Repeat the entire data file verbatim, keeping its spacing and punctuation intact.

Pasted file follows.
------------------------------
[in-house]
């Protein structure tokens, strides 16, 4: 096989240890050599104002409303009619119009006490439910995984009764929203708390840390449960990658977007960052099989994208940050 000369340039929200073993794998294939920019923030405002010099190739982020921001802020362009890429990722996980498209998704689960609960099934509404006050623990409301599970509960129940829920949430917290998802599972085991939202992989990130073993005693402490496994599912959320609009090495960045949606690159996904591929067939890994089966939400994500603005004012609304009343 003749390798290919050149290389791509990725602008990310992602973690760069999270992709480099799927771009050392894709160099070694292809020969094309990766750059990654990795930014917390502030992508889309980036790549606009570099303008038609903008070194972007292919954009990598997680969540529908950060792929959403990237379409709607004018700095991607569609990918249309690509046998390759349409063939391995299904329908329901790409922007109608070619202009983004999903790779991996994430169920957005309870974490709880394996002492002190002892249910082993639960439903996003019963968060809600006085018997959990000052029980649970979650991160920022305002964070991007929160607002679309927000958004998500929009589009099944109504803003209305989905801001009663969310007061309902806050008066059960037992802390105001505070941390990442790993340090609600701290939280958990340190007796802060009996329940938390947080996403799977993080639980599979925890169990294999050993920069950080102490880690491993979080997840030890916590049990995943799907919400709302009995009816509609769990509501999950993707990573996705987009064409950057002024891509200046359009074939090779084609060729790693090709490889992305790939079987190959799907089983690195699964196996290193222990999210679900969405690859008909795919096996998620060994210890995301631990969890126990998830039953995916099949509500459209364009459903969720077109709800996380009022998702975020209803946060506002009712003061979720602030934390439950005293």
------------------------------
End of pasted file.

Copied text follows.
[in-house]
């Protein structure tokens, strides 16, 4: 096989240890050599104002409303009619119009006490439910995984009764929203708390840390449960990658977007960052099989994208940050 000369340039929200073993794998294939920019923030405002010099190739982020921001802020362009890429990722996980498209998704689960609960099934509404006050623990409301599970509960129940829920949430917290998802599972085991939202992989990130073993005693402490496994599912959320609009090495960045949606690159996904591929067939890994089966939400994500603005004012609304009343 003749390798290919050149290389791509990725602008990310992602973690760069999270992709480099799927771009050392894709160099070694292809020969094309990766750059990654990795930014917390502030992508889309980036790549606009570099303008038609903008070194972007292919954009990598997680969540529908950060792929959403990237379409709607004018700095991607569609990918249309690509046998390759349409063939391995299904329908329901790409922007109608070619202009983004999903790779991996994430169920957005309870974490709880394996002492002190002892249910082993639960439903996003019963968060809600006085018997959990000052029980649970979650991160920022305002964070991007929160607002679309927000958004998500929009589009099944109504803003209305989905801001009663969310007061309902806050008066059960037992802390105001505070941390990442790993340090609600701290939280958990340190007796802060009996329940938390947080996403799977993080639980599979925890169990294999050993920069950080102490880690491993979080997840030890916590049990995943799907919400709302009995009816509609769990509501999950993707990573996705987009064409950057002024891509200046359009074939090779084609060729790693090709490889992305790939079987190959799907089983690195699964196996290193222990999210679900969405690859008909795919096996998620060994210890995301631990969890126990998830039953995916099949509500459209364009459903969720077109709800996380009022998702975020209803946060506002009712003061979720602030934390439950005293």